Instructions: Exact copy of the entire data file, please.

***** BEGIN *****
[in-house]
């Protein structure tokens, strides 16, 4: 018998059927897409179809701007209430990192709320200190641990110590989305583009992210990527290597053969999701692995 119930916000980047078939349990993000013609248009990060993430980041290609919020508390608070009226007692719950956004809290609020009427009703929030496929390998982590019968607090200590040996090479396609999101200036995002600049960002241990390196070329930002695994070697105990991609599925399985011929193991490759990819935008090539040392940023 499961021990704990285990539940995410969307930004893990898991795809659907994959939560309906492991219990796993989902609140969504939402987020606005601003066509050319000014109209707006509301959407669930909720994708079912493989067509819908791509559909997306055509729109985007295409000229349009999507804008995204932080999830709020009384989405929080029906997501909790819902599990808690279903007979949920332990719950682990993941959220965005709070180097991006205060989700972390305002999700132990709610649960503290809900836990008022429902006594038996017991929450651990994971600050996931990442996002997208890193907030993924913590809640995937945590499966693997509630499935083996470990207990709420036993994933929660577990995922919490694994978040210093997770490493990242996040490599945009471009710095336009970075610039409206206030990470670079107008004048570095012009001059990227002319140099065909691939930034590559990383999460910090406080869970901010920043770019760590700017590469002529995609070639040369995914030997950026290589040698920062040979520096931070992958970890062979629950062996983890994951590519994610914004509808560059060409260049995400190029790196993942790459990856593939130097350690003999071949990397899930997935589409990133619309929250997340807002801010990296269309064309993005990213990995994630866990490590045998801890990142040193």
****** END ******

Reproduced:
[in-house]
């Protein structure tokens, strides 16, 4: 018998059927897409179809701007209430990192709320200190641990110590989305583009992210990527290597053969999701692995 119930916000980047078939349990993000013609248009990060993430980041290609919020508390608070009226007692719950956004809290609020009427009703929030496929390998982590019968607090200590040996090479396609999101200036995002600049960002241990390196070329930002695994070697105990991609599925399985011929193991490759990819935008090539040392940023 499961021990704990285990539940995410969307930004893990898991795809659907994959939560309906492991219990796993989902609140969504939402987020606005601003066509050319000014109209707006509301959407669930909720994708079912493989067509819908791509559909997306055509729109985007295409000229349009999507804008995204932080999830709020009384989405929080029906997501909790819902599990808690279903007979949920332990719950682990993941959220965005709070180097991006205060989700972390305002999700132990709610649960503290809900836990008022429902006594038996017991929450651990994971600050996931990442996002997208890193907030993924913590809640995937945590499966693997509630499935083996470990207990709420036993994933929660577990995922919490694994978040210093997770490493990242996040490599945009471009710095336009970075610039409206206030990470670079107008004048570095012009001059990227002319140099065909691939930034590559990383999460910090406080869970901010920043770019760590700017590469002529995609070639040369995914030997950026290589040698920062040979520096931070992958970890062979629950062996983890994951590519994610914004509808560059060409260049995400190029790196993942790459990856593939130097350690003999071949990397899930997935589409990133619309929250997340807002801010990296269309064309993005990213990995994630866990490590045998801890990142040193």